Topics include Things to Do, Dining Scene & more!
Benito Juarez airport (MEX) serving Mexico City is modern and efficient. There are two terminals linked by a monorail that can only be used by passengers who have a ticket, boarding pass or eticket ref number. Others need to take a bus or taxi : it is too far to walk. There are special red buses that takes you from T1 to T2 for just 5 pesos (50 cents usd) each way
The newer Terminal 2 is used by Aeromexico and (mostly) its partners in the SkyTeam alliance. Terminal 1 has sections for both international and domestic flights. International visitors will be given an arrivals card (FMT) and a customs form on board their flight. Once in the terminal, go to the correct immigration area. There are two separate areas: one for arrivals from North America, Europe, Middle East and Asia, and the other for arrivals from the Caribbean and Latin America. Present your FMT with your passport. Be sure to hang on to the portion of the FMT the officer returns to you as you will need to present this on departure and will be fined if you don't have it. Once you have collected your bags, hand over your customs form and then place your bags in the X-Ray machine and press the button indicated: a green light means you can go straight through to the arrivals hall, a red light will entail a visual inspection of your bags. In the arrivals hall, there are plenty of ATMs issuing pesos cash. In Terminal 1, baggage carts are free and cannot be taken past the Arrivals Hall, but there are plenty of porters available. In Terminal 2, there is a nominal fee for a baggage cart and it can be taken to the taxi rank or parking lot.
If you are continuing to destination outside of Mexico, Area K has gates for international flights. If you are continuing on to another destination in Mexico on the same carrier you generally do not need to recheck your luggage as you would in the U.S. However, it would be well to double check with your airlineI
The airport has all the usual facilities, including left luggage lockers. If you are heading in to Mexico City itself, the recommended, and safest, way is to take an authorised taxi. At both terminals, you will see signs pointing to the desks where you pre-pay your fare by zone. They all cost the same, but be sure to specify a sedan, unless there are more than three of you. Most have a website which enables you to enter your destination to find out the cost. Once you have paid and received your coupon you will be directed to the departure area. Do NOT accept a ride from any of the touts who might be hanging around the terminal, or attempt to take a non official taxi. As a more expensive alternative to a taxi, your hotel can generally send a car to the airport to collect you.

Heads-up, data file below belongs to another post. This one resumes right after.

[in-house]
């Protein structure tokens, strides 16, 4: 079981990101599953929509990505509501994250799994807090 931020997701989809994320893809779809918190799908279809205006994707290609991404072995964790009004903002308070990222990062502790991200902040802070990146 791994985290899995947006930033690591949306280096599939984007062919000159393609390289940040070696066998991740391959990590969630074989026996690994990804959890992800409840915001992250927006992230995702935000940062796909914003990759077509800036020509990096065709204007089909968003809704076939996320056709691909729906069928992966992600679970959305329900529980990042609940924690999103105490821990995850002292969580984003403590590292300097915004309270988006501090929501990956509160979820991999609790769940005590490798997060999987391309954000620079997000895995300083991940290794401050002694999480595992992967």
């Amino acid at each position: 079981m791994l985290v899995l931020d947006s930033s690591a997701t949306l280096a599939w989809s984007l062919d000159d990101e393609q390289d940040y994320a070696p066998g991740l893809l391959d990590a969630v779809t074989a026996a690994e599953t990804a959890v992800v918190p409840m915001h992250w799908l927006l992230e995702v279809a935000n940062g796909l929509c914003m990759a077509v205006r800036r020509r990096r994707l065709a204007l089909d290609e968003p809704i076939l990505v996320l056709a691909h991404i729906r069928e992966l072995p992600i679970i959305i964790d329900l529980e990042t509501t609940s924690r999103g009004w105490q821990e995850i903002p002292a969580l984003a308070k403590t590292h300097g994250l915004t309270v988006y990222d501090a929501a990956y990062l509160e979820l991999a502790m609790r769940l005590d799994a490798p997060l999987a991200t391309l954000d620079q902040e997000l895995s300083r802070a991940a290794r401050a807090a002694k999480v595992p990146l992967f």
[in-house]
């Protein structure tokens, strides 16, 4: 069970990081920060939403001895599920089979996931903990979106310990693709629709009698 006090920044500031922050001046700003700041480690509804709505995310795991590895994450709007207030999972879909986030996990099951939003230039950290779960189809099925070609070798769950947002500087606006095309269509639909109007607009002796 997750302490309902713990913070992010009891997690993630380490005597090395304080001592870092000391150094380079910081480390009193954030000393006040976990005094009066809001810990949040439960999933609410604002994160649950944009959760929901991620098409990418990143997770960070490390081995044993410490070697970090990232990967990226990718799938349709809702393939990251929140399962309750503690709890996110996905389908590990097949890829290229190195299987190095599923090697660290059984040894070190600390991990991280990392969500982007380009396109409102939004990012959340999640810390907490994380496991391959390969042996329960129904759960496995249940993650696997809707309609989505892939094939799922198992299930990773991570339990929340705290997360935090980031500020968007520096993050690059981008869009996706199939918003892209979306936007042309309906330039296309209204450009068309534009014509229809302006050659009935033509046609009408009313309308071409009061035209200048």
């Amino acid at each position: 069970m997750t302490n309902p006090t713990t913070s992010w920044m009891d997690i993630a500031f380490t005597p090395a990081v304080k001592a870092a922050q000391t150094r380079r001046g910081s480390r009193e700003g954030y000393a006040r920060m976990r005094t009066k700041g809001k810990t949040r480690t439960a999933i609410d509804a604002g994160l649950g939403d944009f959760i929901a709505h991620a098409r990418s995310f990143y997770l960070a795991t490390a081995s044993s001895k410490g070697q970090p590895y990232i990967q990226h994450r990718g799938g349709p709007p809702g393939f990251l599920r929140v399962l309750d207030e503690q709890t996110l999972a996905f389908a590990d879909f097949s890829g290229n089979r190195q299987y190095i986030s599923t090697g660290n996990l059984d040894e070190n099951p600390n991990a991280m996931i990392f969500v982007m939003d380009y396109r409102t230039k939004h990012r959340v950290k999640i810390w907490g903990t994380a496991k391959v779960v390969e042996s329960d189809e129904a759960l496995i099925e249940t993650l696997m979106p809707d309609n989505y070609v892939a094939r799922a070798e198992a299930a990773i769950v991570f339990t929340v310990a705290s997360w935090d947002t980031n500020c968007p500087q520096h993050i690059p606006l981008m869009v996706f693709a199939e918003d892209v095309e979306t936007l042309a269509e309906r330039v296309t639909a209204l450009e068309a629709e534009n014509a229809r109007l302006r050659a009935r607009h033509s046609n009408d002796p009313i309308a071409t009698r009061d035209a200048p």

Authorized Airport Taxis companies: Yellow Cab Aeropuerto, Transfers-USA, Nueva Imagen, Porto Taxi, Sitio 300, Comfort, Excelencia. HOWEVER, the people at the booth will often try to sell you a more expensive ticket (normally, for a large van). DO NOT FALL FOR THIS. Say you want a sedán (SAY-DAN) and anything headed to downtown will be UNDER 200 pesos. Getting a taxi from Mexico Airport can be a harrowing experience. If you have the time before you leave it is worth searching online and prebooking your taxi prior to arriving, some companies, such as Mexico Airport Transfers, have an option to book and pay from the comfort of your armchair. Often the cost is not a lot more than getting a taxi once you're at the airport, and the safety and peace of mind makes it worthwhile to some. There is no difference in price among the companies, but in the number of cars they operate. So what company you chose determines how long you have to wait. From subjective impression, Sitio 300 appears to be the best.
There is a subway/metro station at Terminal 1. From Terminal 2's international arrival to Terminal 1, go one floor up and take the free airport train (need to have the boarding pass to take the train). At Terminal 1, go outside the terminal building from Gate 1 and walk to the end near the main road and then down the steps. This is only advised if you are confident in Spanish and have minimal baggage. The flat fare is 5 pesos. A more comfortable and still inexpensive route into the centro histórico is on the metrobus, line 4. This runs from both terminals. The fare is 30 pesos, but you have to pay an additional 10 pesos for the pre-paid smart card. This card can be used on all the metrobus lines and on the metro as well. The buses have luggage space and a cop on board and video surveillance.
There are direct buses from the airport to Puebla, Querétaro, Toluca, Cuernavaca Tlaxcala, Pachuca and Cordoba. They run every 30 to 40 minutes until mid/late evening. There is no need to pre-purchase tickets. Look for the signs saying Transporte Foréano/Terrestre. In T1, turn left in the arrivals hall and then go up the ramp to the next level near Gate 6. Walk straight in front of you until you see a footbridge. The ticket desks are across this bridge. There is a nice waiting room and the departure bays are down the escalator. Be sure to be at your bus about 15 minutes before departure to check in your bags and for the security check. In T2, turn right once upstairs in the departures area and you'll see the bus departure bays at the far end of the terminal by Gate 4. All the buses leave from here initially and continue to T1 before heading to their final destination. If in doubt about how to get from arrivals to the bus bays, hire a porter.